This is the accessible text file for GAO report number GAO-09-771 
entitled 'Ballistic Missile Defense: Actions Needed to Improve Planning 
and Information on Construction and Support Costs for Proposed European 
Sites' which was released on August 6, 2009. 

This text file was formatted by the U.S. Government Accountability 
Office (GAO) to be accessible to users with visual impairments, as part 
of a longer term project to improve GAO products' accessibility. Every 
attempt has been made to maintain the structural and data integrity of 
the original printed product. Accessibility features, such as text 
descriptions of tables, consecutively numbered footnotes placed at the 
end of the file, and the text of agency comment letters, are provided 
but may not exactly duplicate the presentation or format of the printed 
version. The portable document format (PDF) file is an exact electronic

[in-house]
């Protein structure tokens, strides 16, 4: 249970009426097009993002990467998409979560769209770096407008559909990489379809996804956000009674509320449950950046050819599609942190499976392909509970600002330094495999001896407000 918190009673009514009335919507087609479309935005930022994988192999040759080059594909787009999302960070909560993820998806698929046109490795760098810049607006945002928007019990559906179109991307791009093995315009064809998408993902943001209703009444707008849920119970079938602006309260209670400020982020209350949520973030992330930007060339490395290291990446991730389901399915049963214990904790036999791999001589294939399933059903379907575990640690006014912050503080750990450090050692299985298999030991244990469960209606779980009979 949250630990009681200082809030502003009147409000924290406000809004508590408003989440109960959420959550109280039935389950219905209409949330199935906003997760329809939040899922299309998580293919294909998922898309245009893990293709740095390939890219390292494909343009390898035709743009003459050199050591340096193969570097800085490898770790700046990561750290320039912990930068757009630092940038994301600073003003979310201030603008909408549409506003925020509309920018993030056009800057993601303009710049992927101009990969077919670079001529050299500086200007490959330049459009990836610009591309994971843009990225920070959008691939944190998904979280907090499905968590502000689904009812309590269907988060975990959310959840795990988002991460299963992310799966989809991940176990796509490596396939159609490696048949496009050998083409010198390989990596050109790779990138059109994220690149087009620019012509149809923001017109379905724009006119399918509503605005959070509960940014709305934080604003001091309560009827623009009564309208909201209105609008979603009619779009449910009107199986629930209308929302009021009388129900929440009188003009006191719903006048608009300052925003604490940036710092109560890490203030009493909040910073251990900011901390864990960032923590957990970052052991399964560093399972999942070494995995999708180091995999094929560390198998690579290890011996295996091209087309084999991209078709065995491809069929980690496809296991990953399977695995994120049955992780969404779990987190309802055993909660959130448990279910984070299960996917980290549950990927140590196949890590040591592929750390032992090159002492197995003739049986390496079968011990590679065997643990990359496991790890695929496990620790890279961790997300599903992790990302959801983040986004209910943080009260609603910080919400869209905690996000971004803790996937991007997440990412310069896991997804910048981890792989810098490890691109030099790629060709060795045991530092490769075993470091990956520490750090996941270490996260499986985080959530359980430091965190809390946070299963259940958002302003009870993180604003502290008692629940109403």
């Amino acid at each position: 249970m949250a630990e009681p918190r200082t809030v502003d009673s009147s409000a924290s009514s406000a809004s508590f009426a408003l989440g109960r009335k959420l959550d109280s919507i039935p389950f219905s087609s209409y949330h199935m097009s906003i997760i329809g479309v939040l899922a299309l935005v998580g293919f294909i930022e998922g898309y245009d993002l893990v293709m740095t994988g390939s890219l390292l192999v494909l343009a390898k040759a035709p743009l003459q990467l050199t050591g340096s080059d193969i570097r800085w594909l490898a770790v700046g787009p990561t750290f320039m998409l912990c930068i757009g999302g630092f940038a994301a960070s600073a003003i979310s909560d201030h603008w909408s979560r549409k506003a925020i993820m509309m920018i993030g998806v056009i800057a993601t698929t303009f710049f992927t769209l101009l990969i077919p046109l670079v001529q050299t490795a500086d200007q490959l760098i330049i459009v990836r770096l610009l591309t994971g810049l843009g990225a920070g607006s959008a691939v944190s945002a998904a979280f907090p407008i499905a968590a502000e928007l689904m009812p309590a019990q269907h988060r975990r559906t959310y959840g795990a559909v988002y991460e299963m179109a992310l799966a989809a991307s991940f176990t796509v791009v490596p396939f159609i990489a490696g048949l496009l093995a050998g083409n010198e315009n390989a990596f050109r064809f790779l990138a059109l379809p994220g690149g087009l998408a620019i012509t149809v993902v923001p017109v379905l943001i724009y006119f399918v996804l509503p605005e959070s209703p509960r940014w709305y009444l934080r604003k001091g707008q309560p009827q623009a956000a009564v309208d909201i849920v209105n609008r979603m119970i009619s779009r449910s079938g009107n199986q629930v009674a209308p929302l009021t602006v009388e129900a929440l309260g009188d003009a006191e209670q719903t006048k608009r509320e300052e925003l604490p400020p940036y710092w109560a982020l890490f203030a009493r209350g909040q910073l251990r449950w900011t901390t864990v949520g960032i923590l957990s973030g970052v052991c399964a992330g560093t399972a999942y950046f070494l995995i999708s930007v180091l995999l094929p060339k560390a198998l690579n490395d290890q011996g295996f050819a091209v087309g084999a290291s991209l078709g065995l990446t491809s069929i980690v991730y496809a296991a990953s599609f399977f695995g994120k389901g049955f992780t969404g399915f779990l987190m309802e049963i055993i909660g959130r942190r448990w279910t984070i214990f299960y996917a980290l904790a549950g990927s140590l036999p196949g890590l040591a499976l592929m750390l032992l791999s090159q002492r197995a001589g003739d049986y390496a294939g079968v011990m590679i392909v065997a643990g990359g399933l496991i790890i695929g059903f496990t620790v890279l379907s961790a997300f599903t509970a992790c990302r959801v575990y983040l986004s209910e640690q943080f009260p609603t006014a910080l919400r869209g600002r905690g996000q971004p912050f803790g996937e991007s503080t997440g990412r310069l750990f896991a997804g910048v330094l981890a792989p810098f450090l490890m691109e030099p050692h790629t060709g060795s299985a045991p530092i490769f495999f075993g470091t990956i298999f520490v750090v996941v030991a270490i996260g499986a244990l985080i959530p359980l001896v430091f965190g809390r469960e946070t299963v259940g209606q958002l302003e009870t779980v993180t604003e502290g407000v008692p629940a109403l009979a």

replica of the printed version. We welcome your feedback. Please E-mail 
your comments regarding the contents or accessibility features of this 
document to Webmaster@gao.gov. 

This is a work of the U.S. government and is not subject to copyright 
protection in the United States. It may be reproduced and distributed 
in its entirety without further permission from GAO. Because this work 
may contain copyrighted images or other material, permission from the 
copyright holder may be necessary if you wish to reproduce this 
material separately. 

Report to Congressional Requesters: 

United States Government Accountability Office: 
GAO: 

August 2009: 

Ballistic Missile Defense: 

Actions Needed to Improve Planning and Information on Construction and 
Support Costs for Proposed European Sites: 

GAO-09-771: 

GAO Highlights: 

Highlights of GAO-09-771, a report to congressional requesters. 

Why GAO Did This Study: 

The Missile Defense Agency (MDA) estimated in 2008 that the potential 
costs of fielding ballistic missile defenses in Europe would be more 
than $4 billion through 2015. Planned ballistic missile defenses in 
Europe are intended to defend the United States, its deployed forces, 
and its allies against ballistic missile attacks from the Middle East. 
They are expected to include a missile interceptor site in Poland, a 
radar site in the Czech Republic, and a mobile radar system in a still-
to-be-determined European location.